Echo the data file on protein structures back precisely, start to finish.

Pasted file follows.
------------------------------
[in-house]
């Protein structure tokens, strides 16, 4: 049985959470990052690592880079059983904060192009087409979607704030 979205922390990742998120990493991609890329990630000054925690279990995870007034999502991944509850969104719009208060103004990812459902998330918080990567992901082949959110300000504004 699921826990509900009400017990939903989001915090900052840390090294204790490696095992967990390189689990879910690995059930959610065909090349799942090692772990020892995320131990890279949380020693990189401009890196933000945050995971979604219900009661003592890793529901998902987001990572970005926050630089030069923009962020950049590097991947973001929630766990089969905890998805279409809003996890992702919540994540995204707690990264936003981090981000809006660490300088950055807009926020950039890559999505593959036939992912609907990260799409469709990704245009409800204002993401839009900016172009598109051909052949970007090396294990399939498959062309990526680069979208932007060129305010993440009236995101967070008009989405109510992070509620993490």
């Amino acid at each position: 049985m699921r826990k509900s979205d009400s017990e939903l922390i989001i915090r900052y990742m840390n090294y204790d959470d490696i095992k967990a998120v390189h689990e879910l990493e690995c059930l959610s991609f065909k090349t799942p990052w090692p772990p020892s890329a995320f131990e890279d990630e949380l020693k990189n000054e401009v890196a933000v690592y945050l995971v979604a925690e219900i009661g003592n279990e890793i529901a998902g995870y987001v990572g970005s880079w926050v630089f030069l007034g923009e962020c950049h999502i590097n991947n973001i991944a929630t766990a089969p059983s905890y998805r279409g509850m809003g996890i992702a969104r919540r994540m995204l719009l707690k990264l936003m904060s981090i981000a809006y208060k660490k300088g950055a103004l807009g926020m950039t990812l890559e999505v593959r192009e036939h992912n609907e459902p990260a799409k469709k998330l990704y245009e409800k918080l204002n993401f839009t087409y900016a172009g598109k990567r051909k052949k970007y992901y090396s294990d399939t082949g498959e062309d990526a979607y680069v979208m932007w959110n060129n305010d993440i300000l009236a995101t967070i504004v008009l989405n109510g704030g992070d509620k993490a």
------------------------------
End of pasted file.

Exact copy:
[in-house]
């Protein structure tokens, strides 16, 4: 049985959470990052690592880079059983904060192009087409979607704030 979205922390990742998120990493991609890329990630000054925690279990995870007034999502991944509850969104719009208060103004990812459902998330918080990567992901082949959110300000504004 699921826990509900009400017990939903989001915090900052840390090294204790490696095992967990390189689990879910690995059930959610065909090349799942090692772990020892995320131990890279949380020693990189401009890196933000945050995971979604219900009661003592890793529901998902987001990572970005926050630089030069923009962020950049590097991947973001929630766990089969905890998805279409809003996890992702919540994540995204707690990264936003981090981000809006660490300088950055807009926020950039890559999505593959036939992912609907990260799409469709990704245009409800204002993401839009900016172009598109051909052949970007090396294990399939498959062309990526680069979208932007060129305010993440009236995101967070008009989405109510992070509620993490």
């Amino acid at each position: 049985m699921r826990k509900s979205d009400s017990e939903l922390i989001i915090r900052y990742m840390n090294y204790d959470d490696i095992k967990a998120v390189h689990e879910l990493e690995c059930l959610s991609f065909k090349t799942p990052w090692p772990p020892s890329a995320f131990e890279d990630e949380l020693k990189n000054e401009v890196a933000v690592y945050l995971v979604a925690e219900i009661g003592n279990e890793i529901a998902g995870y987001v990572g970005s880079w926050v630089f030069l007034g923009e962020c950049h999502i590097n991947n973001i991944a929630t766990a089969p059983s905890y998805r279409g509850m809003g996890i992702a969104r919540r994540m995204l719009l707690k990264l936003m904060s981090i981000a809006y208060k660490k300088g950055a103004l807009g926020m950039t990812l890559e999505v593959r192009e036939h992912n609907e459902p990260a799409k469709k998330l990704y245009e409800k918080l204002n993401f839009t087409y900016a172009g598109k990567r051909k052949k970007y992901y090396s294990d399939t082949g498959e062309d990526a979607y680069v979208m932007w959110n060129n305010d993440i300000l009236a995101t967070i504004v008009l989405n109510g704030g992070d509620k993490a």